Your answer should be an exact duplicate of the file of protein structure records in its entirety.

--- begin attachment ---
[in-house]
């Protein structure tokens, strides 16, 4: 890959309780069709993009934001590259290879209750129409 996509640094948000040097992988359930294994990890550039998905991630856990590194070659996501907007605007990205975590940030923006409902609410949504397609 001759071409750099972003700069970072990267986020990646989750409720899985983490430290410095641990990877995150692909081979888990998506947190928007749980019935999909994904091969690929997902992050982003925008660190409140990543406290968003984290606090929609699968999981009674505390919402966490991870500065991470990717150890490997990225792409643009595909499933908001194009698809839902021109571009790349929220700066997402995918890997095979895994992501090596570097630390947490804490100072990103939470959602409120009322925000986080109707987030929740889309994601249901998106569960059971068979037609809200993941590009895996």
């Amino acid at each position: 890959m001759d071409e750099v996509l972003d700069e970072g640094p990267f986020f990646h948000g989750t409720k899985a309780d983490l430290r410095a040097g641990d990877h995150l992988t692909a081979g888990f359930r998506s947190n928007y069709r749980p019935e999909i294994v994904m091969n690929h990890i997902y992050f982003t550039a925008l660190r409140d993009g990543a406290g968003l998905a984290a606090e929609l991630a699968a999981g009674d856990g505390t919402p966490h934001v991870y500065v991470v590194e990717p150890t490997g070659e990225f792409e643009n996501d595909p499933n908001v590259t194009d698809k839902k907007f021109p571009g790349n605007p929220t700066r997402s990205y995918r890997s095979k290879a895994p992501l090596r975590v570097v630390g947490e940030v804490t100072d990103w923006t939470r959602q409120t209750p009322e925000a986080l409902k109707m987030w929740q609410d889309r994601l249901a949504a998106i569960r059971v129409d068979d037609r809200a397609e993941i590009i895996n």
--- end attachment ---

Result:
[in-house]
């Protein structure tokens, strides 16, 4: 890959309780069709993009934001590259290879209750129409 996509640094948000040097992988359930294994990890550039998905991630856990590194070659996501907007605007990205975590940030923006409902609410949504397609 001759071409750099972003700069970072990267986020990646989750409720899985983490430290410095641990990877995150692909081979888990998506947190928007749980019935999909994904091969690929997902992050982003925008660190409140990543406290968003984290606090929609699968999981009674505390919402966490991870500065991470990717150890490997990225792409643009595909499933908001194009698809839902021109571009790349929220700066997402995918890997095979895994992501090596570097630390947490804490100072990103939470959602409120009322925000986080109707987030929740889309994601249901998106569960059971068979037609809200993941590009895996």
């Amino acid at each position: 890959m001759d071409e750099v996509l972003d700069e970072g640094p990267f986020f990646h948000g989750t409720k899985a309780d983490l430290r410095a040097g641990d990877h995150l992988t692909a081979g888990f359930r998506s947190n928007y069709r749980p019935e999909i294994v994904m091969n690929h990890i997902y992050f982003t550039a925008l660190r409140d993009g990543a406290g968003l998905a984290a606090e929609l991630a699968a999981g009674d856990g505390t919402p966490h934001v991870y500065v991470v590194e990717p150890t490997g070659e990225f792409e643009n996501d595909p499933n908001v590259t194009d698809k839902k907007f021109p571009g790349n605007p929220t700066r997402s990205y995918r890997s095979k290879a895994p992501l090596r975590v570097v630390g947490e940030v804490t100072d990103w923006t939470r959602q409120t209750p009322e925000a986080l409902k109707m987030w929740q609410d889309r994601l249901a949504a998106i569960r059971v129409d068979d037609r809200a397609e993941i590009i895996n």